Cape Town, 28 June 2012: A joint press conference supporting the correct labeling of products from the oPt, and speaking up against xenophobia in Israel. From left to right:
Sarah Boesak (BDS SA), Braam Hanekom (PASSOP), Marthie Momberg (Kairos SA), Terry Crawford-Browne (Palestinian Solidarity Group).

Cape Town, 28 June 2012; In front of the provincial legislative offices, handing our joint request to an ACDP representative.

The ACDP representative listening to our request.

Meanwhile, there are some major international divestments from Israel:

  • The global retirement fund, TIAA-CREF, dumped 72 million dollars of Caterpillar shares from its TISCX investment portfolio. Caterpillar is notorious for its supply of military bulldozers, amongst other equipment, to the Israeli regime.
  • Norway’s government-run pension fund, the largest pension fund in Europe, announced that it will divest all its shares from the Israeli real estate firm, Shikun Binui, that profits from Israel’s illegal activities. The Norwegian fund is worth $587 billion dollars, and this divestment decision will affect over one million dollars worth of Israeli shares.
  • The world renown African-American author, Alice Walker, refused the Israeli company, Yediot Books, from publishing her award-winning novel, ‘The Color Purple’. We salute Alice Walker’s moral consistency, for having opposed apartheid in South Africa and now also in Israel.

BDS SOUTH AFRICA

Support the South African government by signing the Avaaz petition  here.

Gallery

A visit by three Zionists to Stellenbosch

The other night someone started to talk to me at an art exhibition.  After asking all the obvious questions over glasses of wine (his) and mineral water (mine) and learning of my studies in religion and culture, he asked: “So what do you think of Islam?” I almost choked.  Ok, so now he had my attention.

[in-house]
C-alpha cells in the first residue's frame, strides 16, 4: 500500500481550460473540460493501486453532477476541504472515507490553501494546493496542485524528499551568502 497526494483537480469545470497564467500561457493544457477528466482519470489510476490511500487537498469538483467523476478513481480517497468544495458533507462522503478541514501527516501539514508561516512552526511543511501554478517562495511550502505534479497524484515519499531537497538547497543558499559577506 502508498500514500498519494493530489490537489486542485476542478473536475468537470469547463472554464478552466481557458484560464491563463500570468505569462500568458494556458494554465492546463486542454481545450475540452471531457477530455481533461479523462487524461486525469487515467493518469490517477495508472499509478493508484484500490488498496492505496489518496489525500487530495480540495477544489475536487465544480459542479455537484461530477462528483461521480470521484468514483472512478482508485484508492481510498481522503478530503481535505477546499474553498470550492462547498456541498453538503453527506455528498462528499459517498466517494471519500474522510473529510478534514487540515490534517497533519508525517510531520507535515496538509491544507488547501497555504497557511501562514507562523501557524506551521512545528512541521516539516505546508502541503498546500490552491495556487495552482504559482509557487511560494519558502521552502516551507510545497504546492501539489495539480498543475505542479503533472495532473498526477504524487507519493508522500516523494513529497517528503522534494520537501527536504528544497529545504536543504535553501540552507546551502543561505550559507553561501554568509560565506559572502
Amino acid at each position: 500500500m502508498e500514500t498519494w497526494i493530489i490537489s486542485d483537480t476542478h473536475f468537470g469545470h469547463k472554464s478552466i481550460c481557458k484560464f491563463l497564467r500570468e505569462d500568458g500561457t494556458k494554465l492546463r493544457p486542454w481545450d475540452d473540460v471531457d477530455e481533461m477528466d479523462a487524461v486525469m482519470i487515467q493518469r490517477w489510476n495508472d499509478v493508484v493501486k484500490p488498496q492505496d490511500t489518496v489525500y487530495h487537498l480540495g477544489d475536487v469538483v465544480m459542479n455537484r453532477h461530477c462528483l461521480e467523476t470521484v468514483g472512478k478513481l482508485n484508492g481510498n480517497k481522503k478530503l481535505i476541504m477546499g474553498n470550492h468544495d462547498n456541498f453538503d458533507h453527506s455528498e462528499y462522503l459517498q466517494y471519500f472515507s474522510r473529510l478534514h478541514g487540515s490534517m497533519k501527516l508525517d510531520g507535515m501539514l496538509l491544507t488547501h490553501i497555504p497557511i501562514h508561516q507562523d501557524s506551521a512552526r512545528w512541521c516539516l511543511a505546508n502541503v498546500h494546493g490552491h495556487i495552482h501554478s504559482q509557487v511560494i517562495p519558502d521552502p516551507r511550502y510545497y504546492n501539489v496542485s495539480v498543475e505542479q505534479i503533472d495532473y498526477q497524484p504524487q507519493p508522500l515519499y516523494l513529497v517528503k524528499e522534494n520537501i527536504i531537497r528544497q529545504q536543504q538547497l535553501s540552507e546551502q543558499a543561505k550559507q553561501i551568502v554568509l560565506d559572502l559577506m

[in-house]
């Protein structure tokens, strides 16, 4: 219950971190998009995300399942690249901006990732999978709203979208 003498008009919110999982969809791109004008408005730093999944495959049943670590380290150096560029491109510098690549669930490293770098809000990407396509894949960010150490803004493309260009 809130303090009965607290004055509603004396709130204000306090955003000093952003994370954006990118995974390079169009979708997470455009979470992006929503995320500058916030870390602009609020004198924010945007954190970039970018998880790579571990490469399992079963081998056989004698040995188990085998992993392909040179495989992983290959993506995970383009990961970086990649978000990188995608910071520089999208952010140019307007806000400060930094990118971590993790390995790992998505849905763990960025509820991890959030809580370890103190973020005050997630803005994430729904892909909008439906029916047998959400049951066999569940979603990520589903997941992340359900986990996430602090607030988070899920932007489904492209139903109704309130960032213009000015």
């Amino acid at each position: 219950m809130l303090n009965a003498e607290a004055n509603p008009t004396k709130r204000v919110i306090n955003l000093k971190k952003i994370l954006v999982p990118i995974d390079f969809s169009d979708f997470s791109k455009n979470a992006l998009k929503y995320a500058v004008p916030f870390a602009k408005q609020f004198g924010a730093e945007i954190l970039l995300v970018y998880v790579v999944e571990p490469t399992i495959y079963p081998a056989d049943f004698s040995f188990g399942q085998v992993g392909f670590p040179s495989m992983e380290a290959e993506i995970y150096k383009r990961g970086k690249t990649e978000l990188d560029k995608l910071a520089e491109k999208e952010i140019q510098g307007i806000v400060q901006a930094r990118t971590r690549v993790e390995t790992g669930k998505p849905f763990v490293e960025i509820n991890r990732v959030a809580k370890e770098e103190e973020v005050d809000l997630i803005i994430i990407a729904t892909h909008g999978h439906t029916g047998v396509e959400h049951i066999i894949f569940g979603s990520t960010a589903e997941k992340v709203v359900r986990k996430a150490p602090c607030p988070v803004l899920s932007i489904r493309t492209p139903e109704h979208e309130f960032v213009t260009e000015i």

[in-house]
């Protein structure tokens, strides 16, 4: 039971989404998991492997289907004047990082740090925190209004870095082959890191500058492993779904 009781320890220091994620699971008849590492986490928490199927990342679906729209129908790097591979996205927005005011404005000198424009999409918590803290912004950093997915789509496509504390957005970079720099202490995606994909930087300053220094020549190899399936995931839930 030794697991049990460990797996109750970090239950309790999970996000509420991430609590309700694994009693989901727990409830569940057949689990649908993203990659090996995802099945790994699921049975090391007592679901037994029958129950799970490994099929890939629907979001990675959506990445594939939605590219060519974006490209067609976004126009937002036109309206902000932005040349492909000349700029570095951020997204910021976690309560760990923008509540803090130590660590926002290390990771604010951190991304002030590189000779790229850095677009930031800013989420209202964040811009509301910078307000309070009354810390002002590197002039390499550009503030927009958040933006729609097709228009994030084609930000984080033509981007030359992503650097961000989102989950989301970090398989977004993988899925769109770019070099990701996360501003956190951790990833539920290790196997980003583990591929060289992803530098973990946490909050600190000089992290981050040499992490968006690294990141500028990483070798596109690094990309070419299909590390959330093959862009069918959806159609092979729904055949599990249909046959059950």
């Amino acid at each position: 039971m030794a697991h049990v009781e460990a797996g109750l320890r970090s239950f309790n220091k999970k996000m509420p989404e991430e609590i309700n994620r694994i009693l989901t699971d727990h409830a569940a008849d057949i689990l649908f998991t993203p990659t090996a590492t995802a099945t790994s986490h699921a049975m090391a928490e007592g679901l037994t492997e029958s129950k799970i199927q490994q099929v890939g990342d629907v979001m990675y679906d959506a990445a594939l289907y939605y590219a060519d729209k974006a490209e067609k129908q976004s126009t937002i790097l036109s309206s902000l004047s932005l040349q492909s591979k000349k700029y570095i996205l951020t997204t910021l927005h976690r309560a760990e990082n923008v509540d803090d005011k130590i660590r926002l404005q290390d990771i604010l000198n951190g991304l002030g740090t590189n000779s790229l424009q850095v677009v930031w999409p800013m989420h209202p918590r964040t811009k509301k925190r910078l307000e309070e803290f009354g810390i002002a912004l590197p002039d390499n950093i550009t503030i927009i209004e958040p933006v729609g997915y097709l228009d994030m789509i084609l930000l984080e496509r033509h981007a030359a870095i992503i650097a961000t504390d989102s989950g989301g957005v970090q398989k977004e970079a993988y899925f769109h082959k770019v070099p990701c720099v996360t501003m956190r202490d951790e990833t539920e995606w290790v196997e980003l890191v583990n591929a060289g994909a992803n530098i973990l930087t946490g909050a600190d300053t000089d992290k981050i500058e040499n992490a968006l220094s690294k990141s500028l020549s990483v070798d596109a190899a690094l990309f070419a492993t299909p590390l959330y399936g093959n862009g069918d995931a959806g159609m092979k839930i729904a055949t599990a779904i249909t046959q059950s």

I mentioned my travels to Indonesia and that I recently spent three months in Palestine. “These people opened their hearts and their houses to me” I told him.  “And I witnessed gross human rights abuses in Palestine….”

Someone else started to talk to the man and I wandered away to look at the young artist’s first solo exhibition. The extraordinary colourful paintings featured a South African fishing community – salt of the earth, weathered faces. They are not rich in earthly belongings, but they have such joy that they made me smile too.

happiness by Wilko Roon

The man and I eventually ended up having a late supper in town where I listened to his myths on Islam and Palestinians.

“There are two sides to the story” he said (But why do you think that these two sides are equal? Ever heard of systemic injustice? Like in apartheid – in our country – remember?)

“It’s a complex situation” he tried to ease it up (Well it would help if Israel starts to adhere to international law…. that’s not complicated, it’s pretty much black and white).

And so it went on.  I did not move him one inch (or centimetre). “You can say what you want,” he concluded “but the Israelis are damn good with water.”  (Yeah….they also steal Palestinian water.)

But we did part on a nice foot and when he called about two weeks later to say that some Israelis were visiting Stellenbosch to talk about their country I thought I should better check it out.

The Israelis turned out to be an ex-Christian South African couple, previously from Klerksdorp.  White Afrikaans speaking people like me, but probably about ten or fifteen years younger.  Their conversion to Judaism a few years earlier was prompted by their realisation that Christmas trees are part of a pagan tradition. They burnt their tree, started to study their Bible and eventually felt that it was their destiny to “return” to Israel. They now live in Be’er Sheva just off the southern border of the West Bank.

This is also the home of the Ben Gurion University (the University of Johannesburg severed ties with UBG in 2011).

Accompanying this couple was another Jew, a man who also used to be Christian. He emigrated from Dortrecht in the Netherlands to Israel.

To them their lives as new-born Jews in Israel have real purpose.  During the first part of their presentation they told us about their religious task to take back all that “belongs” to them.